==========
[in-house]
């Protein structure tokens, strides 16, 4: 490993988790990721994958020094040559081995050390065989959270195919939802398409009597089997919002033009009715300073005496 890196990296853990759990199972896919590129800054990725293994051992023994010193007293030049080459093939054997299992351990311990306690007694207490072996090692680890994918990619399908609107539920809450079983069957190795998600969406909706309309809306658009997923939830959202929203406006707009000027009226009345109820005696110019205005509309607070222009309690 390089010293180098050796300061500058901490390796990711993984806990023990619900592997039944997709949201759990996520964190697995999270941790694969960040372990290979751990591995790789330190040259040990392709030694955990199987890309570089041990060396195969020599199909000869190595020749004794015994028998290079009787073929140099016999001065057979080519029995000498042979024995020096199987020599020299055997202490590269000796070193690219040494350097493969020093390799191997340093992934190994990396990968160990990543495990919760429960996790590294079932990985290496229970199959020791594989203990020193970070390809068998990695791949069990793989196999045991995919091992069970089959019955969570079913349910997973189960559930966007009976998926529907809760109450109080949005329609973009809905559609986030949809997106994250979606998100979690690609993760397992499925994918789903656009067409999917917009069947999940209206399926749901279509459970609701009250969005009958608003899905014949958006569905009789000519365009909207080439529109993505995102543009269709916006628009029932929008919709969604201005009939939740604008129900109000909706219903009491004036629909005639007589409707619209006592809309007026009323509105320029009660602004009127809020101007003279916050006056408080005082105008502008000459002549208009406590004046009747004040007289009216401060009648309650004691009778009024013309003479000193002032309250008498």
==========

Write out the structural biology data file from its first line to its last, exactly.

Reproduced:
[in-house]
């Protein structure tokens, strides 16, 4: 490993988790990721994958020094040559081995050390065989959270195919939802398409009597089997919002033009009715300073005496 890196990296853990759990199972896919590129800054990725293994051992023994010193007293030049080459093939054997299992351990311990306690007694207490072996090692680890994918990619399908609107539920809450079983069957190795998600969406909706309309809306658009997923939830959202929203406006707009000027009226009345109820005696110019205005509309607070222009309690 390089010293180098050796300061500058901490390796990711993984806990023990619900592997039944997709949201759990996520964190697995999270941790694969960040372990290979751990591995790789330190040259040990392709030694955990199987890309570089041990060396195969020599199909000869190595020749004794015994028998290079009787073929140099016999001065057979080519029995000498042979024995020096199987020599020299055997202490590269000796070193690219040494350097493969020093390799191997340093992934190994990396990968160990990543495990919760429960996790590294079932990985290496229970199959020791594989203990020193970070390809068998990695791949069990793989196999045991995919091992069970089959019955969570079913349910997973189960559930966007009976998926529907809760109450109080949005329609973009809905559609986030949809997106994250979606998100979690690609993760397992499925994918789903656009067409999917917009069947999940209206399926749901279509459970609701009250969005009958608003899905014949958006569905009789000519365009909207080439529109993505995102543009269709916006628009029932929008919709969604201005009939939740604008129900109000909706219903009491004036629909005639007589409707619209006592809309007026009323509105320029009660602004009127809020101007003279916050006056408080005082105008502008000459002549208009406590004046009747004040007289009216401060009648309650004691009778009024013309003479000193002032309250008498």